5. Have I Told You This Already?: Stories I Don’t Want To Forget To Remember-Lauren Graham

I really loved Lauren Graham’s memoir when I read it earlier this year, so I was super excited to see that she had a new book out this year. I think this will be my last audiobook of the year, as I don’t reckon I’ll be able to fit two more (after I finish The Mad Girls of New York) in before the end of the year, but this audiobook is very short, so I reckon I will be able to get it done before the New Year. I’ve read a lot of quite heavy books this year, so I thought it would be really nice to end the year on a lighter note!

6. The Last Tale of The Flower Bride-Roshani Chokshi

I still really need to actually finish The Gilded Wolves Trilogy as I only have the final book left, but I reckon I just might get to Chokshi’s new adult release before that happens. I’ve heard such good things about this book already from the early pre-release buzz, and I do love a dark fairytale so I am hopeful that I will enjoy it, though I do worry it may be a little style over substance from what I’ve seen of the snippets Chokshi has released on her Instagram. But still, we’ll give it a go and see!

7. The Adventures of Amina Al-Sarafi-S.A. Chakraborty

I’m so excited for something new from S.A. Chakraborty! I loved The Daevabad trilogy, so I’m really excited to see where she’s gone with her next book. It sounds very different to Daevabad which I’m glad about, and it’s ABOUT PIRATES and a female pirate too which makes it even better. Everything I’ve heard about this book screams that it will be something that I will love, so I’m really excited to dive in next year.

8. Bloomsbury Girls-Natalie Jenner

A carryover from my Autumn TBR, this is still a high priority one for me to get to next year. Honestly, I was just feeling a little bit burned out on war era books this year, and although this is post-war era, it still felt close enough that it wasn’t something I was wanting to dive into on the back of those other books. But I’ll be going into a new year refreshed and ready to read about the women of Bloomsbury Books fighting back against sexism!

9. The Luminaries-Susan Dennard

I really wish this one was out in the UK already! I’ve been dying to read it because Susan has been doing another Sooz-your-own-adventure based on the characters from this book and it’s been so much fun and I just want to see what the actual book turned out like already. Sadly, it’s not released in the UK till January, but you can bet that this is going to be one of my first audiobook listens in the new year.

10. Killers of A Certain Age-Deanna Raybourn

This just sounds like so much fun, I don’t read mysteries all that often (not that I don’t like them, they’re just not one of my go-to genres) but this really grabbed me when I saw the description. I love that it’s about older women (I think they’re in their sixties) because there really aren’t enough main characters of that age and the whole idea of these women who are about ready to retire being brought back into the madness of a network of assassins just sounded like too much fun to resist for me.

So there we go, those are my planned Winter TBR reads for 2022-23! I don’t think I’ll have read all of them by March of next year if I’m completely honest, given how slowly I’ve been reading this year, so I think I’ll be aiming for about half and any more than that will just be a bonus for me. How about you? What’s on your Winter TBR this year? Have you read any of these (of the ones that are already out)? What did you think of them? Let me know in the comments!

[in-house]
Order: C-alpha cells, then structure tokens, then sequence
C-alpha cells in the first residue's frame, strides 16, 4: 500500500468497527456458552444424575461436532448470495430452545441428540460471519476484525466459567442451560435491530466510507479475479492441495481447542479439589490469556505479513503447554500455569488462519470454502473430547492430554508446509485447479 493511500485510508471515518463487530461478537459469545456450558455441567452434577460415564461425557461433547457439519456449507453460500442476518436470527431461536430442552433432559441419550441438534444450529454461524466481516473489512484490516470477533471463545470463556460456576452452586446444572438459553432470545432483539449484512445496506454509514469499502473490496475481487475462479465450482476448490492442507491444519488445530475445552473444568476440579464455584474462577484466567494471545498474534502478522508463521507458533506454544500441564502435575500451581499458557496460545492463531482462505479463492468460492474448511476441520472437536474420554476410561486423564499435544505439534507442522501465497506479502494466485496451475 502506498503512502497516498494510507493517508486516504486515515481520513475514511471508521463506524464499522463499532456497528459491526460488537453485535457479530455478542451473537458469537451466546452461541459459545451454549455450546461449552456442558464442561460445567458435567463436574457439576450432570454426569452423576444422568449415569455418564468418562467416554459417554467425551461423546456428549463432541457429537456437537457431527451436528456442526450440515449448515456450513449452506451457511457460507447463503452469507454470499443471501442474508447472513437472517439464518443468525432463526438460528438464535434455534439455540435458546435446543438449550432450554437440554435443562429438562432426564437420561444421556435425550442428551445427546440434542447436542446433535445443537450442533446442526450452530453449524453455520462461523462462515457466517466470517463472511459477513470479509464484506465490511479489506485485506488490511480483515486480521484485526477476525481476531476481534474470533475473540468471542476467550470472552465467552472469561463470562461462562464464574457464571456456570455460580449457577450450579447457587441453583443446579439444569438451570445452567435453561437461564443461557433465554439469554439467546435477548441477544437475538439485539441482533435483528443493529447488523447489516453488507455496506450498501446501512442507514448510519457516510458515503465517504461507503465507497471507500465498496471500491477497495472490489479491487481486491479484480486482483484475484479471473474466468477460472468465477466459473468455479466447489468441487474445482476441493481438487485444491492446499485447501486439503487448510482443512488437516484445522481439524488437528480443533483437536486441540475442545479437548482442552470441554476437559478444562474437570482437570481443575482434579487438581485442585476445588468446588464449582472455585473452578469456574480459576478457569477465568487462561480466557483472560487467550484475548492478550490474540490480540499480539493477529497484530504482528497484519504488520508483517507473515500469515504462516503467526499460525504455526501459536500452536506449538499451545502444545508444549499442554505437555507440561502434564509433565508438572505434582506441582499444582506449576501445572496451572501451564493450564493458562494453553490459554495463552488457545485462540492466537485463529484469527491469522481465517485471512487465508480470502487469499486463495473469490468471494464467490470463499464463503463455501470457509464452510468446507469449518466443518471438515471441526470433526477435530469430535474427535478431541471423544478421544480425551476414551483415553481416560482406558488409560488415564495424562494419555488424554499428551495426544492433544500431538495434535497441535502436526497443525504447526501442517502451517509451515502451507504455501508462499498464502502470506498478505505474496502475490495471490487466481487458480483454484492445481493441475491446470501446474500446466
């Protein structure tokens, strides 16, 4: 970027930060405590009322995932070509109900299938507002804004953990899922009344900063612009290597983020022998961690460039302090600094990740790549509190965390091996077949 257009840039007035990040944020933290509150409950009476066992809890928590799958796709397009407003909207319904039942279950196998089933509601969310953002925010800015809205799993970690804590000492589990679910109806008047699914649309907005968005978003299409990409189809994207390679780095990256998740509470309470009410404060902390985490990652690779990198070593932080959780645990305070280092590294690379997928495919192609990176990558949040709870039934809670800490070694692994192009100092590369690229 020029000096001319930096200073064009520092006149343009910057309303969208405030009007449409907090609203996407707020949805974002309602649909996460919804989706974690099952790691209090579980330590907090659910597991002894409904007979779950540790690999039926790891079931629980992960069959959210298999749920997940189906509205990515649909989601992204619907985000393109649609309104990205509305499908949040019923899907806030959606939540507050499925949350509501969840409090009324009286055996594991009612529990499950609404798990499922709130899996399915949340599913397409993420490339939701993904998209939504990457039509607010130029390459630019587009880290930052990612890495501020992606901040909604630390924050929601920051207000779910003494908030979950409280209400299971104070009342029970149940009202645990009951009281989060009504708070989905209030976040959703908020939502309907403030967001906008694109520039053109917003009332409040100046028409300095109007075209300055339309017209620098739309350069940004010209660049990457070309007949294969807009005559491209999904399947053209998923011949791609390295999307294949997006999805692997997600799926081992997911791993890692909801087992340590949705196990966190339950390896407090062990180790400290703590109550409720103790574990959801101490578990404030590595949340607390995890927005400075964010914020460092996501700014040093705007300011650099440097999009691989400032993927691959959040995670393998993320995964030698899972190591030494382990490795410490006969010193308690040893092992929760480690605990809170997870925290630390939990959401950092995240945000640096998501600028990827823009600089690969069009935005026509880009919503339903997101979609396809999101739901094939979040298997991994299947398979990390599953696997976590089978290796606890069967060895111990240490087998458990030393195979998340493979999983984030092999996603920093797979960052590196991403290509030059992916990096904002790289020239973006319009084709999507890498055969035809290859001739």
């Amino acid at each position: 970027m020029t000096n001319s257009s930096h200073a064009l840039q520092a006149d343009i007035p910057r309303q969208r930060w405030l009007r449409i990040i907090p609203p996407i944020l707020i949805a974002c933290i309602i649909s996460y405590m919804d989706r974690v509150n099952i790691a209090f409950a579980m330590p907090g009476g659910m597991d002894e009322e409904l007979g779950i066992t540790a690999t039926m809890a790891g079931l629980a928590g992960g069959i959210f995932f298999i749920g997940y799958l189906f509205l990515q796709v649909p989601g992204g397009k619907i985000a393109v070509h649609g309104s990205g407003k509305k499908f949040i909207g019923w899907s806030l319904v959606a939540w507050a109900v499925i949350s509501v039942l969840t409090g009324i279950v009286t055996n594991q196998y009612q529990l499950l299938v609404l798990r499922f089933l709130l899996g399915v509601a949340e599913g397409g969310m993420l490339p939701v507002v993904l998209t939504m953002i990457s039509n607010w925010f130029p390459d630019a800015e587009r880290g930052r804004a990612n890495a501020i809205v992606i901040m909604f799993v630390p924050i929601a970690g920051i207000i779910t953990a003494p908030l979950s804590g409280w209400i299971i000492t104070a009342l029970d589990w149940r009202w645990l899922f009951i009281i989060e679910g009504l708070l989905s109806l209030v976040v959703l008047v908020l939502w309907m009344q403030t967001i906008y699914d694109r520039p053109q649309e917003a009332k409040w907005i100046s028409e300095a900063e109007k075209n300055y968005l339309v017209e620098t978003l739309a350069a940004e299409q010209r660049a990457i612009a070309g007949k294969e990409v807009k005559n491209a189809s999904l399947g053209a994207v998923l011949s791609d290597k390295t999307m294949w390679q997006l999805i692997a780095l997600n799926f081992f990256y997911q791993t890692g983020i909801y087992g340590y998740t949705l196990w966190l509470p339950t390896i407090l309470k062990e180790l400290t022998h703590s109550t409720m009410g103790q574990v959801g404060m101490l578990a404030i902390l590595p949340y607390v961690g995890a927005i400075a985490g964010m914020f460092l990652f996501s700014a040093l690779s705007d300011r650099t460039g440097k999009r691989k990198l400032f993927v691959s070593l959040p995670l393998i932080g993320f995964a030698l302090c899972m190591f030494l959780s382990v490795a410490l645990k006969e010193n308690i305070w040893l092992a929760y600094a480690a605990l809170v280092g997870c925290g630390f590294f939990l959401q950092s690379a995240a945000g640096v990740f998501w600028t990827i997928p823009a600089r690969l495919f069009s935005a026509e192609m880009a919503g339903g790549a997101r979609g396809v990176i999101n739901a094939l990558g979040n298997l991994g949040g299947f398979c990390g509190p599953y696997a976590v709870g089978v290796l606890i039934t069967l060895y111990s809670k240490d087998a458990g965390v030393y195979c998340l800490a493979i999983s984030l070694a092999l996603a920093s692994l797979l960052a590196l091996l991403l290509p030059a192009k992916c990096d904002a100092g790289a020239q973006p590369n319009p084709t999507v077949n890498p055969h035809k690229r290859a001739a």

I’ll be back next week with another Top Ten Tuesday, as usual I will be swerving the Books I Hope Santa Brings topic because my family just don’t get me books for Christmas, so instead I’m going to find another Christmas themed book tag to do, but since I’m writing this in advance, I’m not quite sure what that will be just yet!

Top Ten Tuesday #397

Hi everyone! Hope you’ve all had a good week since my last Top Ten Tuesday, it’s been pretty busy around here, I’ve had lots of paperwork to do for my new job, and I’ve got training a couple of days this week. I’ve also had to do all my Christmas shopping early because of going out to Australia, but that’s all done now and should be posted off by the end of this week. As I mentioned in my post last week, I went to see Come From Away at the theatre on Wednesday and it was absolutely fantastic! Such a beautiful show, and I loved that it was just an hour and forty minutes straight through, much as I love long shows like Hamilton, it is nice sometimes to go and see something that is under two hours!

Anyway, it’s time for another Top Ten Tuesday, courtesy of Jana at That Artsy Reader Girl. This week is a freebie, and despite the fact that I have absolutely no interest in football whatsoever, I was inspired by an article I did a few years back for The National Student, where I found one book for each country represented in the World Cup. It was a really fun one to do, so I thought I would do something similar here, except without the World Cup connection. I thought it was going to be quite quick to be honest, I didn’t really think I’d read too many books from outside the US/UK. Turns out I was WRONG. In total across all the books I read on Goodreads that I counted for this challenge (so excluding any fantasy books without a real world country setting and any non-fiction I’d read), I’ve visited around 46 different countries! The UK and US were by far the most represented as expected, but in terms of other countries that were well represented, France and Germany came up quite a lot (not a surprise as I read a lot of WWII fiction and the U.K., France and Germany tend to be the major countries featured in those books for obvious reasons), Ireland also featured quite a lot (again not too much of a surprise) but Italy, Greece and Russia featured far more than I thought they would, I figured I’d only read a couple of books set (or partially set in those countries) but it turns out it’s more than just a few!